Motion sickness prevention methods include being the driver rather than the passenger of a vehicle, minimizing sensory input, staying hydrated, incorporating distractions and choosing seats based on where the person experiences the least motion sickness, explains the Centers for Disease Control and Prevention. Some medications doctors prescribe to treat motion sickness include antihistamines, cyclizine, promethazine, antidopaminergic drugs and benzodiazepines
People sometimes find that sitting in the front seat of a vehicle makes them less likely to experience motion sickness, according to the CDC. Sitting in a seat located above the wing is sometimes helpful when flying in an airplane. Some individuals find it helps to minimize their sensory input by closing their eyes or lying face down, while others distract themselves with things such as flavored lozenges, aromatherapy scents or music. Additionally, eating small meals and refraining from drinking alcohol or caffeine on the day of travel reduces the risk of motion sickness.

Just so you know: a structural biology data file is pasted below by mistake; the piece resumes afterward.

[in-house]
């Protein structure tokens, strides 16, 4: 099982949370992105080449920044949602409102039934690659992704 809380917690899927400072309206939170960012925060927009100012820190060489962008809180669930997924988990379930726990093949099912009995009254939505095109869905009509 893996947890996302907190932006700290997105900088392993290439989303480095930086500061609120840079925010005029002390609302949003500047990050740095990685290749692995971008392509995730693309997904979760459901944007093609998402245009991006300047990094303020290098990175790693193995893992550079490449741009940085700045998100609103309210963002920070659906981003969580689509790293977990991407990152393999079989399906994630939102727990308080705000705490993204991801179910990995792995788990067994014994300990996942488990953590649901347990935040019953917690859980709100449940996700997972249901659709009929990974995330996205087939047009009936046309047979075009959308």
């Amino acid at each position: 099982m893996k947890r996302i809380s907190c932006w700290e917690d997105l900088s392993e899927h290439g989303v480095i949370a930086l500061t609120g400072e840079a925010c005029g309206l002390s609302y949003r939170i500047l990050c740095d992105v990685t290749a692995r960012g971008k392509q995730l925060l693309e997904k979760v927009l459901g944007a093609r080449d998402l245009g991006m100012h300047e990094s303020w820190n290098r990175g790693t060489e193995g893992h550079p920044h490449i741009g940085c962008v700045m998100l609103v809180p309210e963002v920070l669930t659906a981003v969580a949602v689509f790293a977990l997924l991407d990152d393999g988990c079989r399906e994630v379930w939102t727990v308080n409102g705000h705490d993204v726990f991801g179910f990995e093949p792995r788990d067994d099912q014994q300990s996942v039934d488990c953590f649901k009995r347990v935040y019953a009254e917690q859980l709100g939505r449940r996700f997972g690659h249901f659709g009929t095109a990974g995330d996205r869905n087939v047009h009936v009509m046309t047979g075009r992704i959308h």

Certain prescription medications can exacerbate the nausea that occurs with motion sickness, notes the CDC. Examples include certain antibiotics, estrogen-containing drugs, narcotic analgesics, antidepressants and asthma medications. Women are more susceptible to motion sickness than men, especially during times of hormonal fluctuation, such as when menstruating or pregnant. Children between the ages of 2 and 12 are also especially likely to experience motion sickness, as are individuals with a history of migraines.